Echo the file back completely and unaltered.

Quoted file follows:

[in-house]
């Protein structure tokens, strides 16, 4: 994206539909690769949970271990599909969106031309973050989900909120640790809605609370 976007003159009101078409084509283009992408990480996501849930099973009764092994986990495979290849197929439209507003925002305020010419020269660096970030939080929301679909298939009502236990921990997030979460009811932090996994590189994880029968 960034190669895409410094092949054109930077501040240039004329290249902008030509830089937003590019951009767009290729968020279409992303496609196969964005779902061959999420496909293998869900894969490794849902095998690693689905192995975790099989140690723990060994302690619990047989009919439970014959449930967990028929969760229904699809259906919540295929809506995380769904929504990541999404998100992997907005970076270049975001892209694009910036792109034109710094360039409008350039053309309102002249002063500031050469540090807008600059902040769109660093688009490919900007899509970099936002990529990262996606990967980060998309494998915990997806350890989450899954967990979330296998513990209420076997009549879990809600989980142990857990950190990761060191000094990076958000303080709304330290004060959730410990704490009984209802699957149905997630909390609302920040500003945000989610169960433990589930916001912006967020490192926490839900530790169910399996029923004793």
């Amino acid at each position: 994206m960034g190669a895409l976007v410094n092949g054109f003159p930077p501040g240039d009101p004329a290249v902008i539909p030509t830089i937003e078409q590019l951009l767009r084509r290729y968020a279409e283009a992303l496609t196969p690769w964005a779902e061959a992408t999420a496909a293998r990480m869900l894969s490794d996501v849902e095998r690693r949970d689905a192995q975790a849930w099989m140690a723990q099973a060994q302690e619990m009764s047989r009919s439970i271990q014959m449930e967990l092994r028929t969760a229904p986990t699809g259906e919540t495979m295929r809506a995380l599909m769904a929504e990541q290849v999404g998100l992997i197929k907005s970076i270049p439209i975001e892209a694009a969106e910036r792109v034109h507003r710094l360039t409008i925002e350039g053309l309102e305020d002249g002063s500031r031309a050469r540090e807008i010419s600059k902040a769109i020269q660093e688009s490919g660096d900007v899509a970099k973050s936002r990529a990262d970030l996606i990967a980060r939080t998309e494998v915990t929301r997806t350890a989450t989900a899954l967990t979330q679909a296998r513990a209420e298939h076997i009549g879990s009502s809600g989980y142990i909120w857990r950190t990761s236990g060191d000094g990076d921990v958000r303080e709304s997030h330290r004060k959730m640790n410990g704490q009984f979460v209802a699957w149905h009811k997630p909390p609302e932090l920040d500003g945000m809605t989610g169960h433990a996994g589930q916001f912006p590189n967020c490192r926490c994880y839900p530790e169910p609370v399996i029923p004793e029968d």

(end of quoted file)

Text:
[in-house]
């Protein structure tokens, strides 16, 4: 994206539909690769949970271990599909969106031309973050989900909120640790809605609370 976007003159009101078409084509283009992408990480996501849930099973009764092994986990495979290849197929439209507003925002305020010419020269660096970030939080929301679909298939009502236990921990997030979460009811932090996994590189994880029968 960034190669895409410094092949054109930077501040240039004329290249902008030509830089937003590019951009767009290729968020279409992303496609196969964005779902061959999420496909293998869900894969490794849902095998690693689905192995975790099989140690723990060994302690619990047989009919439970014959449930967990028929969760229904699809259906919540295929809506995380769904929504990541999404998100992997907005970076270049975001892209694009910036792109034109710094360039409008350039053309309102002249002063500031050469540090807008600059902040769109660093688009490919900007899509970099936002990529990262996606990967980060998309494998915990997806350890989450899954967990979330296998513990209420076997009549879990809600989980142990857990950190990761060191000094990076958000303080709304330290004060959730410990704490009984209802699957149905997630909390609302920040500003945000989610169960433990589930916001912006967020490192926490839900530790169910399996029923004793």
């Amino acid at each position: 994206m960034g190669a895409l976007v410094n092949g054109f003159p930077p501040g240039d009101p004329a290249v902008i539909p030509t830089i937003e078409q590019l951009l767009r084509r290729y968020a279409e283009a992303l496609t196969p690769w964005a779902e061959a992408t999420a496909a293998r990480m869900l894969s490794d996501v849902e095998r690693r949970d689905a192995q975790a849930w099989m140690a723990q099973a060994q302690e619990m009764s047989r009919s439970i271990q014959m449930e967990l092994r028929t969760a229904p986990t699809g259906e919540t495979m295929r809506a995380l599909m769904a929504e990541q290849v999404g998100l992997i197929k907005s970076i270049p439209i975001e892209a694009a969106e910036r792109v034109h507003r710094l360039t409008i925002e350039g053309l309102e305020d002249g002063s500031r031309a050469r540090e807008i010419s600059k902040a769109i020269q660093e688009s490919g660096d900007v899509a970099k973050s936002r990529a990262d970030l996606i990967a980060r939080t998309e494998v915990t929301r997806t350890a989450t989900a899954l967990t979330q679909a296998r513990a209420e298939h076997i009549g879990s009502s809600g989980y142990i909120w857990r950190t990761s236990g060191d000094g990076d921990v958000r303080e709304s997030h330290r004060k959730m640790n410990g704490q009984f979460v209802a699957w149905h009811k997630p909390p609302e932090l920040d500003g945000m809605t989610g169960h433990a996994g589930q916001f912006p590189n967020c490192r926490c994880y839900p530790e169910p609370v399996i029923p004793e029968d």